CHICAGO — If only the ivy could tell.
None of the current Cubs, no matter how smart and thoughtful and aware they are, can properly grasp what tonight will look and sound and feel like, and what it will mean for their fans — the kids and parents and grandparents and even great-grandparents who haven't seen it in their lives — when the first World Series game in 71 years is played at Wrigley Field.
"Not lost on me whatsoever," manager Joe Maddon said Thursday. "I know that people that have been waiting for this for a long time are going to savor it."
In part, because it has been so long, since 1945, when the Cubs played in a World Series. And in part, because of how torturous the wait has been.
"Those moments are really special and impossible to replicate, and part of the reason they're special is it represents so many generations waiting for this to happen at Wrigley Field," baseball operations president Theo Epstein said.
"For our fans, it's all the losing, all the waiting, all the patience, all the support, all the emotions that they've given us, this is their chance to be rewarded. So you feel all that when you see 'World Series' (painted) on the field."
Overwhelmed by the incredible celebration of and emotional reaction to Saturday's pennant clinching, Cubs players talked on the flight back from Cleveland after Wednesday's Series-evening win about what tonight could be like.
"The moments we've been able to experience all year, we understand they've continued to grow and just when you think it can't get any more exciting or there can be any more energy in the ballpark, they do," catcher David Ross said.
"We're all excited about coming to work (today) and coming out of the tunnel and having our names called out. … I don't know how to put it into words. I don't think I could do it justice if I tried."
There was plenty of activity Thursday on streets that surround the old ballyard — Addison, Clark, Sheffield and Waveland.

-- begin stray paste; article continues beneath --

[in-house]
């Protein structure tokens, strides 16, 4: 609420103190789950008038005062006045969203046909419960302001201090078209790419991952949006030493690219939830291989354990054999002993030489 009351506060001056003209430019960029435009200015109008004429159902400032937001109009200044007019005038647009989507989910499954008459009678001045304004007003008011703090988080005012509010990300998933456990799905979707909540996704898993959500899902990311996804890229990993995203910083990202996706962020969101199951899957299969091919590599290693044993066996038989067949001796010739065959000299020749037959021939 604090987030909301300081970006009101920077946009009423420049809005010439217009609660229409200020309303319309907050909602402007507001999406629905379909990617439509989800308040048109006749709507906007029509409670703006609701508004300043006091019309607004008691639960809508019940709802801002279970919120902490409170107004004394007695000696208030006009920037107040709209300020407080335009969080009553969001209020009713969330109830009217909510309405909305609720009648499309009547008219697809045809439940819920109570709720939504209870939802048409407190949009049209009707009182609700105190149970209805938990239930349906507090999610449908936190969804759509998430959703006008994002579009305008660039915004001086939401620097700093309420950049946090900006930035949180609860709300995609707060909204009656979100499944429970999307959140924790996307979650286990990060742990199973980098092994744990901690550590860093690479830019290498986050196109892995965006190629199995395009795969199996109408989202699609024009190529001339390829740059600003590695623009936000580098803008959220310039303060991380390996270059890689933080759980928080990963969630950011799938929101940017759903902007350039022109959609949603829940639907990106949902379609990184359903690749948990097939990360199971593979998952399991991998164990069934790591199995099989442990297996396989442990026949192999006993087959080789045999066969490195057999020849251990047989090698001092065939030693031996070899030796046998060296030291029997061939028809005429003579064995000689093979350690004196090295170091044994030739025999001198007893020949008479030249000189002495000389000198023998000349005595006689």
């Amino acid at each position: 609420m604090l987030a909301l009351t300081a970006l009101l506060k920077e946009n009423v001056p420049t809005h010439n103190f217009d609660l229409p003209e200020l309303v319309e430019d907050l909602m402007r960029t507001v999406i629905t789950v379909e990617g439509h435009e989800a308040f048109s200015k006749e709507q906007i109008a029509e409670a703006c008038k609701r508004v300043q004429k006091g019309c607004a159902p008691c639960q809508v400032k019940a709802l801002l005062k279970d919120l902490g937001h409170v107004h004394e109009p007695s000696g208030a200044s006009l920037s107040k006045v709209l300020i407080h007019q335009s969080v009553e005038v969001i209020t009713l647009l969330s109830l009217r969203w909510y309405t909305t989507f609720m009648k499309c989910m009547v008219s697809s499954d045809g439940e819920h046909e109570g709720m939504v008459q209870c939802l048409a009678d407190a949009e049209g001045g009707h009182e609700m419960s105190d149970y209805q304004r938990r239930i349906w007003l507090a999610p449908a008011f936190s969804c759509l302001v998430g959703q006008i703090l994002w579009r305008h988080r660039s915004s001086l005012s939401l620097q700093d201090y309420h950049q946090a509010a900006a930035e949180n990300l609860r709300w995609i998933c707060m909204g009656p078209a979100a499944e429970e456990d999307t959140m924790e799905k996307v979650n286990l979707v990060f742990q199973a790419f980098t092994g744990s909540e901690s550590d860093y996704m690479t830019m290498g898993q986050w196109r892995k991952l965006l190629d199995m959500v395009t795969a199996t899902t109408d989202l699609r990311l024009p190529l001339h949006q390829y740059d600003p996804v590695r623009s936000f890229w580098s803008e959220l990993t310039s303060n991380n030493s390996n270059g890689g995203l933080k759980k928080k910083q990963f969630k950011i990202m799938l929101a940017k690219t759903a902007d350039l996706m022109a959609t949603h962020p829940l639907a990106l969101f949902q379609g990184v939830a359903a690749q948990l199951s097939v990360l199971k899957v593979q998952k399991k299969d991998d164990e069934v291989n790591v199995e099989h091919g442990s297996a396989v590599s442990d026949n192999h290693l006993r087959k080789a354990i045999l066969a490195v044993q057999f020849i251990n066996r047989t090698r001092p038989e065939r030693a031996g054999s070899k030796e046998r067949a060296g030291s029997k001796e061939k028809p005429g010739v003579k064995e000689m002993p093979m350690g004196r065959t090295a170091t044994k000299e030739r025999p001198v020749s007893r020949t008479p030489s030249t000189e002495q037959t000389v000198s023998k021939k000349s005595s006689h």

Shops and stands were selling merchandise with Cubs and World Series adjacent. Bars — after some, sacrilegiously, ran out of beer on Saturday — were stocking up. Fans took selfies in front of the famous marquee and photos of their sleeping babies to show them years later.
One group of fans sang the victory song, Go, Cubs, Go. Another sat in chairs lined up across the street, the first arriving moments after Wednesday night's game ended, waiting for the box office to open at 8 this morning for a day-of-game sale. "I've got the first 20 spots," said George Muzquiz, a 22-year-old entrepreneur. "I'll go to the game, but I'll sell some of them. Made seven grand last weekend."
Barely half a mile up Clark Street from Wrigley, the scene is appropriately more serene, on the grounds of the Graceland Cemetery, founded in 1860, and now home to perhaps the most famous Cub of all, Ernie Banks
Since word spread recently that Banks, who died in January 2015 at age 83, was buried there, a steady stream of visitors, many in Cubs gear, have walked or driven through in homage, or to make a connection with the man who played more games (2,528) than anyone without appearing in the playoffs.
The handful who came through midday Thursday saw a relatively simple headstone, a temporary marker with a baseball diamond and Banks' No. 14 that the Cubs reportedly arranged for as a battle over his will plays out. Roses rested on one side, a towel with the W that flies after each Cubs win on the other.
The Hall of Famer is one of several personalities from the Cubs past who will be missing tonight, along with Ron Santo, Harry Caray, Don Zimmer and many others.
Don't expect Steve Bartman to be anywhere near Wrigley Field tonight.
Since his infamous moment of reaching from the leftfield stands for a foul ball during the 2003 NLCS, theoretically keeping the Cubs from ending their pennant drought 13 years earlier, Bartman has been a recluse, declining several approaches from the team.
There has been chatter of absolution by having him throw out a first pitch, an idea furthered by a kid who grew up on the same suburban street and went to the same school, who happened to grow up and now plays second base for the Indians, Jason Kipnis.
"He didn't deserve all of that," Kipnis said. "If he threw out a first pitch, I think everyone would go nuts."
The Cubs' return to the Series has focused attention on that 1945 experience, a seven-game loss to the Tigers. And it has produced a further slight of their crosstown rivals.
There has been considerable talk — and several reports, even by ESPN — that this is the first time in 71 years a Series game will be played in Chicago, which omits two games the White Sox played in 2005 in a sweep of the Astros to end their 88-year drought.
The one constant at Wrigley is the ivy, featuring some rarely seen late October tints of red, which has been on the outfield walls since 1937, maintained by a grounds crew that include Dan Kiermaier, whose younger brother Kevin does some tidying work of his own for the Rays.
"We work 81 games a year and however many postseason games, this is going to be new to everyone," Kiermaier said. "Is there a living a person that has been to a Cubs World Series game? (Actually yes, some of whom will be here tonight). It's kind of unchartered territory."
If only the ivy could talk.
"That," Kiermaier said, "might be the only way."